Evanston High School officials are lamenting that not enough minority students qualify for honors courses. So, they've come up with an elegantly simple solution:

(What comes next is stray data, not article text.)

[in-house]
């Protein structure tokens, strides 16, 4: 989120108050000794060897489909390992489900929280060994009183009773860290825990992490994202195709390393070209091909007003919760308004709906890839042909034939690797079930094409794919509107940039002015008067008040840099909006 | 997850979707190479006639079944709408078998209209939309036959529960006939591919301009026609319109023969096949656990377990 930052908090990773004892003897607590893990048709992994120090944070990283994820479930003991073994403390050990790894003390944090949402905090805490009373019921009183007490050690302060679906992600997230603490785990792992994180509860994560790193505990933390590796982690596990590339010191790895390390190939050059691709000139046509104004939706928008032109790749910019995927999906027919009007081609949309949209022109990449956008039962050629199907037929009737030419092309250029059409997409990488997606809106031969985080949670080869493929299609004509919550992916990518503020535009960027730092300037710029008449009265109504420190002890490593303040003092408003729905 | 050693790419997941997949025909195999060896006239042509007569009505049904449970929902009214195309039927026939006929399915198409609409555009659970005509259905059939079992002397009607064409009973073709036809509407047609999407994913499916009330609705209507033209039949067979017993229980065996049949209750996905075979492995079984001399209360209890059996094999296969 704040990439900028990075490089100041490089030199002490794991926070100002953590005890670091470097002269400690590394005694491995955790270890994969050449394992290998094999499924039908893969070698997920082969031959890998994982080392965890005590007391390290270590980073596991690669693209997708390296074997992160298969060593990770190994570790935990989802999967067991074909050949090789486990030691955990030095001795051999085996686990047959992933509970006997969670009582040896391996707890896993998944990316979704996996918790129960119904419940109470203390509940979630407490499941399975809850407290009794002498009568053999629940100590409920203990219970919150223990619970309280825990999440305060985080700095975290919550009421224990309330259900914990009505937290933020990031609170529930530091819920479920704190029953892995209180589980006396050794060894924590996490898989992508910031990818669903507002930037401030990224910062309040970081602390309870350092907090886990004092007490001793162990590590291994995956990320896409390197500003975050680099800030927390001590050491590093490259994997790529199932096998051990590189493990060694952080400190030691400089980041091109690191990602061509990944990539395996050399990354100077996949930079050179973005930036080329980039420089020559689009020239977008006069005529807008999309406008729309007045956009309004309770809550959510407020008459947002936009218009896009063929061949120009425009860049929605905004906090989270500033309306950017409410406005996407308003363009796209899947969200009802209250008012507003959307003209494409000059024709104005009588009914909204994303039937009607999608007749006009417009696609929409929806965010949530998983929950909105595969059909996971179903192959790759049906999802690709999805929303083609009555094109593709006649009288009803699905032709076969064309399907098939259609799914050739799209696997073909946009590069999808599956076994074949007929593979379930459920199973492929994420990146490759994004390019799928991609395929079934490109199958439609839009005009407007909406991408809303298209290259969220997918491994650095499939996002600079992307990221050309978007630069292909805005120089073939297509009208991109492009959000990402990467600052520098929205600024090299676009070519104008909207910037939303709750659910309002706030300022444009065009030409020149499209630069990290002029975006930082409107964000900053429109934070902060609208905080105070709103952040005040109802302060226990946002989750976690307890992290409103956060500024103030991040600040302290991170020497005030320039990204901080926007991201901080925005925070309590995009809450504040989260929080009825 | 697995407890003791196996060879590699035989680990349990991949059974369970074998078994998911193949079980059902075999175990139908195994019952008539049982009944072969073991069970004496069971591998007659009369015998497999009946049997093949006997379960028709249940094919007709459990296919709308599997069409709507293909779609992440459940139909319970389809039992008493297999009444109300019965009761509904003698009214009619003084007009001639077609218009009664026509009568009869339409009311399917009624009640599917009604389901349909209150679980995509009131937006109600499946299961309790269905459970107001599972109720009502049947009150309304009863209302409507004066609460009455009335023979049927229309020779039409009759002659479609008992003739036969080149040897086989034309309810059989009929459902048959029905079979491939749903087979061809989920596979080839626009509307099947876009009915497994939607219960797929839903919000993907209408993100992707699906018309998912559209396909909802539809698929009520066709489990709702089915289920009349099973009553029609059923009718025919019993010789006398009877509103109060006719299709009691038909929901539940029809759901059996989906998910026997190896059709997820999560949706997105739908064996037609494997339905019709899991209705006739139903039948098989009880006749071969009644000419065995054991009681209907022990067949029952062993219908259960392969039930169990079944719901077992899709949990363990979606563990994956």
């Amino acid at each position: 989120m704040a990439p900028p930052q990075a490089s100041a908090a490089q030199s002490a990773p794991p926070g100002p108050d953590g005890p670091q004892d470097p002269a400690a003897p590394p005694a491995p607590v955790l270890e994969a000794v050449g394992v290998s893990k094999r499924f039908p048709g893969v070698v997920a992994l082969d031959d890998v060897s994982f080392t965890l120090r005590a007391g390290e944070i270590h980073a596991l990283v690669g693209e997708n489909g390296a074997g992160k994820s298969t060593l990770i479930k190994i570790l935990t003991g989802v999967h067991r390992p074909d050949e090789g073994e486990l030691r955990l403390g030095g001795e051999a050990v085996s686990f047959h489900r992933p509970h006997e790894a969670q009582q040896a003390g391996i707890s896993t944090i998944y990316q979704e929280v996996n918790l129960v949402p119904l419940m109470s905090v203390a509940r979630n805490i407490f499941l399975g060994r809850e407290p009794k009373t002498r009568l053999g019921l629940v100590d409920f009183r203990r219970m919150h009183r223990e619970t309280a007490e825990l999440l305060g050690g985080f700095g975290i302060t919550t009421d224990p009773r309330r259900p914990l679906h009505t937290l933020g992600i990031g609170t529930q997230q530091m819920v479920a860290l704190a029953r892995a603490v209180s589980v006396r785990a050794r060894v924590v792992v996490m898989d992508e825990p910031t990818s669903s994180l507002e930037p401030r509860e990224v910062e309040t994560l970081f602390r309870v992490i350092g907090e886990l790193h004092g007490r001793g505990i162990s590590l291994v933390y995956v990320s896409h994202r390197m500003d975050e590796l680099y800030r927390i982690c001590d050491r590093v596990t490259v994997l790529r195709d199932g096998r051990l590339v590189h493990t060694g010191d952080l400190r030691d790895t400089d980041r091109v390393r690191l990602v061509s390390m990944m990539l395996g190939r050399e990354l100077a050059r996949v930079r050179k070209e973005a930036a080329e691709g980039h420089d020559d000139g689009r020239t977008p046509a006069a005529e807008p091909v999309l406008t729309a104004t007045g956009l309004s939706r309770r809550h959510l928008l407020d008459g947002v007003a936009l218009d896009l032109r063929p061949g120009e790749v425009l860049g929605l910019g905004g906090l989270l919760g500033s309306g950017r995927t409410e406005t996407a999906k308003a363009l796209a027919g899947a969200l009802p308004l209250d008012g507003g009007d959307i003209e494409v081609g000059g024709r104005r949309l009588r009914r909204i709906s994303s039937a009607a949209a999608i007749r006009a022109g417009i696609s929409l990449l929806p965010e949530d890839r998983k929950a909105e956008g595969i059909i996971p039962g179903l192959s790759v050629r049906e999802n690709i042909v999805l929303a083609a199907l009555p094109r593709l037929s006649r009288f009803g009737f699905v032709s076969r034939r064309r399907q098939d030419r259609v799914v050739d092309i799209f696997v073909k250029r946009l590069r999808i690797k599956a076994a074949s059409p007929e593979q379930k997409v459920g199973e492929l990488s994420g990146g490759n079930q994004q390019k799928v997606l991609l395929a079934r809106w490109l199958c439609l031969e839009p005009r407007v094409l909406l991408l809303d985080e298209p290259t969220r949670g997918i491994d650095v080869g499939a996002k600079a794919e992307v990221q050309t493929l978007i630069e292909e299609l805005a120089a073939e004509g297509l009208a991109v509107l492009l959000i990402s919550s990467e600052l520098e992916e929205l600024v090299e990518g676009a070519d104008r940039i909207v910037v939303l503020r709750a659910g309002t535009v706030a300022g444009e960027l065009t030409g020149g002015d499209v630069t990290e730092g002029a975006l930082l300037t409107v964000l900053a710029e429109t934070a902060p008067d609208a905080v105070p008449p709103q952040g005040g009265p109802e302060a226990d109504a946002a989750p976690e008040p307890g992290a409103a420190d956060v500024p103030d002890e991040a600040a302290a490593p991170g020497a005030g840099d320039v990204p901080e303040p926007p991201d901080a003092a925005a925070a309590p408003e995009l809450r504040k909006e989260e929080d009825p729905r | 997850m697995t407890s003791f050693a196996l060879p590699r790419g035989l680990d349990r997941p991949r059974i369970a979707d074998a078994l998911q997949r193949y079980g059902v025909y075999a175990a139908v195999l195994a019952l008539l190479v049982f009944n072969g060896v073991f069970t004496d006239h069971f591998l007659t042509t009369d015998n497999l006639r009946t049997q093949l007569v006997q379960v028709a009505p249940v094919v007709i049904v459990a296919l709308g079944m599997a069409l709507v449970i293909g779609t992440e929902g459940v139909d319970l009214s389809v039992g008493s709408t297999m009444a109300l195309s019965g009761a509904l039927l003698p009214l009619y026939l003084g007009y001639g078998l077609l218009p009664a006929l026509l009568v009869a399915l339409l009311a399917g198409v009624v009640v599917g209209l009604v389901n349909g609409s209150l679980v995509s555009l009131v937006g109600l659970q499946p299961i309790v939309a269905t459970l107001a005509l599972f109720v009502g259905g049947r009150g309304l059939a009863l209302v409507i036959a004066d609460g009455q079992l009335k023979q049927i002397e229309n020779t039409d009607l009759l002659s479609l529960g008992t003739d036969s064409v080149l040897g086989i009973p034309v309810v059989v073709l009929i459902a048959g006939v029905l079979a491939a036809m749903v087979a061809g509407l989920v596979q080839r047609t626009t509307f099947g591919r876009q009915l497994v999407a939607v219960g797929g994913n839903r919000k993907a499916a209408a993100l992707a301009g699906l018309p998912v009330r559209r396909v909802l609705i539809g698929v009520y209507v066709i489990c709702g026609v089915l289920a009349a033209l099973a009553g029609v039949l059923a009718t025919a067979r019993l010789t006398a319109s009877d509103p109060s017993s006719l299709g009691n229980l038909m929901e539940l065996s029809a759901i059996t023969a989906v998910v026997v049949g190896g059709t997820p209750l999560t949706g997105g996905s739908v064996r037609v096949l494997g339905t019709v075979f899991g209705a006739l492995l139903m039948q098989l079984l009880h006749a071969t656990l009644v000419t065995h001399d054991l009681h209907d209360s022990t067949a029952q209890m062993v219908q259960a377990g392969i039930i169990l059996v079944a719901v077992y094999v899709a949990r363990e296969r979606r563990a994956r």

Get rid of the honors courses.